Rice-Tremonti Historic Home and
Aunt Sophie's Cabin
8801 E. 66th.
Raytown MO 64133
The home and surrounding 6 plus acres is located alongside the Santa Fe Trail. The oldest standing frame house in Jackson County, Missouri, the Rice-Tremonti Home along with Aunt Sophie’s Cabin have borne witness to the sweep of American history. With beginnings as a way-point on the Santa Fe Trail and as jumping off point for emigrants to Oregon and California the wooden house endured the ravages of border warfare and the Civil War. With a history spanning 173 years, the Rice-Tremonti Home has an important story to tell.
This site was settled first in 1836 by Archibald Rice. The Rices settled on a claim of 160 acres in what is now Raytown. The homestead was located eight miles from Independence on the Santa Fe Trail. The family cleared the land and originally built a two-story log house and several cabins for slaves. After an eight-year habitation, Archibald and Sally built a new Gothic Revival frame farmhouse in 1844. The Rice Farm quickly became a popular camping site for travelers bound for Santa Fe and California.
There was space for wagons, springs for watering, corn and prairie grasses for feeding animals. At least 27 original accounts by travelers (dating from 1838 to 1849) spoke favorably of Archibald Rice’s hospitality. During those years restless farmers and their families were undertaking the long trek to Oregon and soon thousands of travelers were rushing to the gold fields of California.
Archibald died in Oct. 1849 and his estate passed to his son, Elihu Coffee Rice. When Coffee and Catherine “Kitty” Stoner White were married in Nov. 1850, the slave Sophia White accompanied Kitty to her new home. Sophia attended the births of the couple’s five children and became known affectionately as “Aunt” Sophie. She lived in a small cabin near the back door of the Rice home, where she cooked the family’s meals in the large hearth.
The old cabin went through many incarnations over the years. In 2004 the Friends of the Rice-Tremonti Home replaced Aunt Sophie’s Cabin using antique logs exclusively. A cabin presumably has stood in that location since the 1830s.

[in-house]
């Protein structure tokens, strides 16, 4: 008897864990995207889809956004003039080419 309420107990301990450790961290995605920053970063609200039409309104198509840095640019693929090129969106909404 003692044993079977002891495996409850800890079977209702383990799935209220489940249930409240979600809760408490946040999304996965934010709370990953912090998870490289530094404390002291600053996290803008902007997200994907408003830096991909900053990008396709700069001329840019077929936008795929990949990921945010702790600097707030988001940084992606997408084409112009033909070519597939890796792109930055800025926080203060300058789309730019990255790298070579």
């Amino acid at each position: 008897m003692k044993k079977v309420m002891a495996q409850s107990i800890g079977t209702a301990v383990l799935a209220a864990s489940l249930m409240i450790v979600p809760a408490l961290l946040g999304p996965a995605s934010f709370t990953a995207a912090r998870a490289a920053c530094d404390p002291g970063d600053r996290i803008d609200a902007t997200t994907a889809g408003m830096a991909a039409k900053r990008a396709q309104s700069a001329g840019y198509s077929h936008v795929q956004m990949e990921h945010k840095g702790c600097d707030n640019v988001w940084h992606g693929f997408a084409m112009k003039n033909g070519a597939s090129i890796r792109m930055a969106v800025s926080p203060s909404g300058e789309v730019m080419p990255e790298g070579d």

The Civil War brought crisis to the Rice family. As slave holding southerners, the family evacuated to Texas in 1861, entrusting the care of their home to James Hunter and family. In 1863 following the imposition of martial law, all remaining southern sympathizers in Jackson County were forced from their lands. The Hunters were evicted from the house. For reasons unknown to later generations, the Rice home escaped destruction, unlike so many of Jackson County’s antebellum houses.
The family returned and re-claimed their home in 1866. Aunt Sophie remained with the Rice family and continued to live in her cabin until shortly before her death in 1896. Her grave in Woodlawn Cemetery was finally marked in 2004 by the city of Independence. Coffee Rice had become a prominent Jackson County citizen, serving as road commissioner before his death in 1903. In his will, Coffee Rice stipulated the old home place be sold.
Between 1906 and 1922 the land was owned by Judge Joseph M. Lowe and his son. There were many changes to the house and grounds including a chicken dinner restaurant and an iris farm. Judge Lowe was a founder of the National Old Trails Association, and influenced the Daughters of the American Revolution to mark the route of the Old Santa Fe Trail across Missouri with pink granite markers. The marker commemorating the Rice plantation was dedicated on May 15, 1913.
In 1929, Dr. Louis G. Tremonti and his wife, Lois Gloria, bought the Rice house and two adjoining lots and undertook an extensive renovation, adding six dormers on the second floor, and extending the kitchen in back.
Dr. Tremoni practiced medicine in an examining room on the west side of the house. The Tremontis endeavored to retain the old house’s historical integrity. The house was placed on the National Register of Historic Places in 1978. Dr. Tremonti died in 1949. Gloria continued to savor life in her historic home and lived there until 1987.
In 1988 Mrs. Lois Gloria Tremonti sold the property to the Friends of the Rice-Tremonti Home Association, which undertook the campaign to restore the house, which had fallen into a state of serious deterioration. After 13 years of effort, the Friends in 2000 secured state grant funding sufficient to retire the $300,000 private mortgage. The late Sen. Harry Wiggins and the Mid-America Regional Council were instrumental in securing state funding for Rice-Tremonti.
In 2015, after many years of diligent work by many people, Santa Fe Trail Association has honored the Rice-Tremonti Home Association with the Pete & Faye Gaines Memorial Heritage Preservation Award.
The Friends of the Rice-Tremonti Home
The Friends of the Rice-Tremonti Home formed in 1988 with a mission to preserve and restore one of the few remaining pre-Civil War houses in the Kansas City area. The mission is ongoing.
Today the property is owned by the City of Raytown, however, the Friends of Rice-Tremonti are responsible for all fund-raising, administration, upkeep and restoration activities. No tax monies are used in support of Rice-Tremonti.
That’s why they need you to become a member today and help their ongoing efforts to preserve this remnant of our pioneer heritage. They are a not-for-profit 501 (c) 3, tax-exempt organization.
The Friends of the Rice-Tremonti Home
P.O. Box 9393 Raytown, MO 64133